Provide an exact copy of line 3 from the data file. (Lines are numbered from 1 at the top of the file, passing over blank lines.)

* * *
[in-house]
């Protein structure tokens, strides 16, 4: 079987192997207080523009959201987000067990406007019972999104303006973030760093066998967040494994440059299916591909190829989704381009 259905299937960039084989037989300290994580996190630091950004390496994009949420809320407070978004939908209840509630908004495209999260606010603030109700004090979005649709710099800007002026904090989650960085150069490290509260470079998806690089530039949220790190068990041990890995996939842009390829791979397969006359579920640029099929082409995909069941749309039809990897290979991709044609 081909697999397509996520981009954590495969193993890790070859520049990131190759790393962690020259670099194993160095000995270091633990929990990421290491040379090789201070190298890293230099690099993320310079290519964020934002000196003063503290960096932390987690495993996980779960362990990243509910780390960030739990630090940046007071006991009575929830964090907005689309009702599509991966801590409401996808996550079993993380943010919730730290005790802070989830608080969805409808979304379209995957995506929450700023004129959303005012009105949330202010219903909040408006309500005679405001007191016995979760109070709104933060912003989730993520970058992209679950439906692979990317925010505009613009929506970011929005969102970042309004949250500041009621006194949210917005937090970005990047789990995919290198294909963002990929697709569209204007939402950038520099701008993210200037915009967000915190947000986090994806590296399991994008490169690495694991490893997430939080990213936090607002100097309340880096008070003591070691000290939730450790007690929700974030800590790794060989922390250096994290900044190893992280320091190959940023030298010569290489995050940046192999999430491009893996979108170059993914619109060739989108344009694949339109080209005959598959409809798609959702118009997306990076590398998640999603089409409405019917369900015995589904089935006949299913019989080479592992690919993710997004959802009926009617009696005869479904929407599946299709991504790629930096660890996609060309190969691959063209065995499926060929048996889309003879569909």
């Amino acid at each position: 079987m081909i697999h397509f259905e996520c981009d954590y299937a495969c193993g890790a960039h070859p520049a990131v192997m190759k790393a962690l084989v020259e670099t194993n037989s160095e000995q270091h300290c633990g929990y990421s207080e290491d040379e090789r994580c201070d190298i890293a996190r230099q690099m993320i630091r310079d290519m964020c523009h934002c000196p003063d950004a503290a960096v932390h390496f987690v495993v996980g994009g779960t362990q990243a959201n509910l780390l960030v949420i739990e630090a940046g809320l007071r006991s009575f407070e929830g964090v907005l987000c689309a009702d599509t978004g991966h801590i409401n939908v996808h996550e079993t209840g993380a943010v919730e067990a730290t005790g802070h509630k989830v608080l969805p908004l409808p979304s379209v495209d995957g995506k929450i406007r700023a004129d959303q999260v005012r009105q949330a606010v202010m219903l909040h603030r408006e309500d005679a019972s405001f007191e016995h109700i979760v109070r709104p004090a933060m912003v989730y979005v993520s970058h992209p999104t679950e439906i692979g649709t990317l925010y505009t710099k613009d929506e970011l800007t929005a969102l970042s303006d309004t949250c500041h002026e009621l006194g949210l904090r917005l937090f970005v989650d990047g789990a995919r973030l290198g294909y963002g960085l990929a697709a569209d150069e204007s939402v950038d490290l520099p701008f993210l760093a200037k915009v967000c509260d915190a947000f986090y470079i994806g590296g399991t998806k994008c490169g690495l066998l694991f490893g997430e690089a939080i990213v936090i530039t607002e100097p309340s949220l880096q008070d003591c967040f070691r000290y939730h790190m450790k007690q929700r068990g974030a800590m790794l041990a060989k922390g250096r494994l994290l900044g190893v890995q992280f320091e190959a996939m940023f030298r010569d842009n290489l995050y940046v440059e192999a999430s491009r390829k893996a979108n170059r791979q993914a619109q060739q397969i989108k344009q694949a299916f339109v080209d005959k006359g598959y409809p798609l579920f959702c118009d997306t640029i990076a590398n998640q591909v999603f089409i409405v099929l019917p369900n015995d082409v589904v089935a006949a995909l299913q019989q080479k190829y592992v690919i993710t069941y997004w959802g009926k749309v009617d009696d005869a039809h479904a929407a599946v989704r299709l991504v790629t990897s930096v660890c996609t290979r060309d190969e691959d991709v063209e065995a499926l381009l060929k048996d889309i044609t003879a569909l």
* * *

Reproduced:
């Amino acid at each position: 079987m081909i697999h397509f259905e996520c981009d954590y299937a495969c193993g890790a960039h070859p520049a990131v192997m190759k790393a962690l084989v020259e670099t194993n037989s160095e000995q270091h300290c633990g929990y990421s207080e290491d040379e090789r994580c201070d190298i890293a996190r230099q690099m993320i630091r310079d290519m964020c523009h934002c000196p003063d950004a503290a960096v932390h390496f987690v495993v996980g994009g779960t362990q990243a959201n509910l780390l960030v949420i739990e630090a940046g809320l007071r006991s009575f407070e929830g964090v907005l987000c689309a009702d599509t978004g991966h801590i409401n939908v996808h996550e079993t209840g993380a943010v919730e067990a730290t005790g802070h509630k989830v608080l969805p908004l409808p979304s379209v495209d995957g995506k929450i406007r700023a004129d959303q999260v005012r009105q949330a606010v202010m219903l909040h603030r408006e309500d005679a019972s405001f007191e016995h109700i979760v109070r709104p004090a933060m912003v989730y979005v993520s970058h992209p999104t679950e439906i692979g649709t990317l925010y505009t710099k613009d929506e970011l800007t929005a969102l970042s303006d309004t949250c500041h002026e009621l006194g949210l904090r917005l937090f970005v989650d990047g789990a995919r973030l290198g294909y963002g960085l990929a697709a569209d150069e204007s939402v950038d490290l520099p701008f993210l760093a200037k915009v967000c509260d915190a947000f986090y470079i994806g590296g399991t998806k994008c490169g690495l066998l694991f490893g997430e690089a939080i990213v936090i530039t607002e100097p309340s949220l880096q008070d003591c967040f070691r000290y939730h790190m450790k007690q929700r068990g974030a800590m790794l041990a060989k922390g250096r494994l994290l900044g190893v890995q992280f320091e190959a996939m940023f030298r010569d842009n290489l995050y940046v440059e192999a999430s491009r390829k893996a979108n170059r791979q993914a619109q060739q397969i989108k344009q694949a299916f339109v080209d005959k006359g598959y409809p798609l579920f959702c118009d997306t640029i990076a590398n998640q591909v999603f089409i409405v099929l019917p369900n015995d082409v589904v089935a006949a995909l299913q019989q080479k190829y592992v690919i993710t069941y997004w959802g009926k749309v009617d009696d005869a039809h479904a929407a599946v989704r299709l991504v790629t990897s930096v660890c996609t290979r060309d190969e691959d991709v063209e065995a499926l381009l060929k048996d889309i044609t003879a569909l």